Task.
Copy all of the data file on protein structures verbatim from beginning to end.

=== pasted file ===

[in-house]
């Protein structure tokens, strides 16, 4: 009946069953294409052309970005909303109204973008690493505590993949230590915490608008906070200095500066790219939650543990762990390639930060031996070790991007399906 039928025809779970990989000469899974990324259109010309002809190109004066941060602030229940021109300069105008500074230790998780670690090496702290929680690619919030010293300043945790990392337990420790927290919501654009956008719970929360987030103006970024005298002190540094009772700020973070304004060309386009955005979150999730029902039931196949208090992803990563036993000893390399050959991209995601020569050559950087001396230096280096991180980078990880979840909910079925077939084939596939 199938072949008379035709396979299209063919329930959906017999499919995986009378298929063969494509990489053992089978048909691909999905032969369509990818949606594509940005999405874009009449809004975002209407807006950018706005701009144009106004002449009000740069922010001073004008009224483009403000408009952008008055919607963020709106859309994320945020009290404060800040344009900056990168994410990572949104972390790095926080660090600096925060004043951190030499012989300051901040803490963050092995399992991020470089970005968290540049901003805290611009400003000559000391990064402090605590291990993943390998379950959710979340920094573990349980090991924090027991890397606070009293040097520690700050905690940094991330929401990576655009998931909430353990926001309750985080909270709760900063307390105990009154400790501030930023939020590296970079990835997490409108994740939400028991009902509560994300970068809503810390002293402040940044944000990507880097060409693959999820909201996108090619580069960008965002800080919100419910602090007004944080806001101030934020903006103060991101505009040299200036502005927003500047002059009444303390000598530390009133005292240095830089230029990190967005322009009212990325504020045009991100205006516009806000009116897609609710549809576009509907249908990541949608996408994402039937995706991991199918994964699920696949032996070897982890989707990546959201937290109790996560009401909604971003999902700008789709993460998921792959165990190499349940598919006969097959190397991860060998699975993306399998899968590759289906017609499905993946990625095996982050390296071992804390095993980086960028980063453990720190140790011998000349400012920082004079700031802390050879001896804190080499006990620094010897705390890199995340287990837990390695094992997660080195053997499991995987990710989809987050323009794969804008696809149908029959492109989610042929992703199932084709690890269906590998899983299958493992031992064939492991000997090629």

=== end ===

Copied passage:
[in-house]
């Protein structure tokens, strides 16, 4: 009946069953294409052309970005909303109204973008690493505590993949230590915490608008906070200095500066790219939650543990762990390639930060031996070790991007399906 039928025809779970990989000469899974990324259109010309002809190109004066941060602030229940021109300069105008500074230790998780670690090496702290929680690619919030010293300043945790990392337990420790927290919501654009956008719970929360987030103006970024005298002190540094009772700020973070304004060309386009955005979150999730029902039931196949208090992803990563036993000893390399050959991209995601020569050559950087001396230096280096991180980078990880979840909910079925077939084939596939 199938072949008379035709396979299209063919329930959906017999499919995986009378298929063969494509990489053992089978048909691909999905032969369509990818949606594509940005999405874009009449809004975002209407807006950018706005701009144009106004002449009000740069922010001073004008009224483009403000408009952008008055919607963020709106859309994320945020009290404060800040344009900056990168994410990572949104972390790095926080660090600096925060004043951190030499012989300051901040803490963050092995399992991020470089970005968290540049901003805290611009400003000559000391990064402090605590291990993943390998379950959710979340920094573990349980090991924090027991890397606070009293040097520690700050905690940094991330929401990576655009998931909430353990926001309750985080909270709760900063307390105990009154400790501030930023939020590296970079990835997490409108994740939400028991009902509560994300970068809503810390002293402040940044944000990507880097060409693959999820909201996108090619580069960008965002800080919100419910602090007004944080806001101030934020903006103060991101505009040299200036502005927003500047002059009444303390000598530390009133005292240095830089230029990190967005322009009212990325504020045009991100205006516009806000009116897609609710549809576009509907249908990541949608996408994402039937995706991991199918994964699920696949032996070897982890989707990546959201937290109790996560009401909604971003999902700008789709993460998921792959165990190499349940598919006969097959190397991860060998699975993306399998899968590759289906017609499905993946990625095996982050390296071992804390095993980086960028980063453990720190140790011998000349400012920082004079700031802390050879001896804190080499006990620094010897705390890199995340287990837990390695094992997660080195053997499991995987990710989809987050323009794969804008696809149908029959492109989610042929992703199932084709690890269906590998899983299958493992031992064939492991000997090629």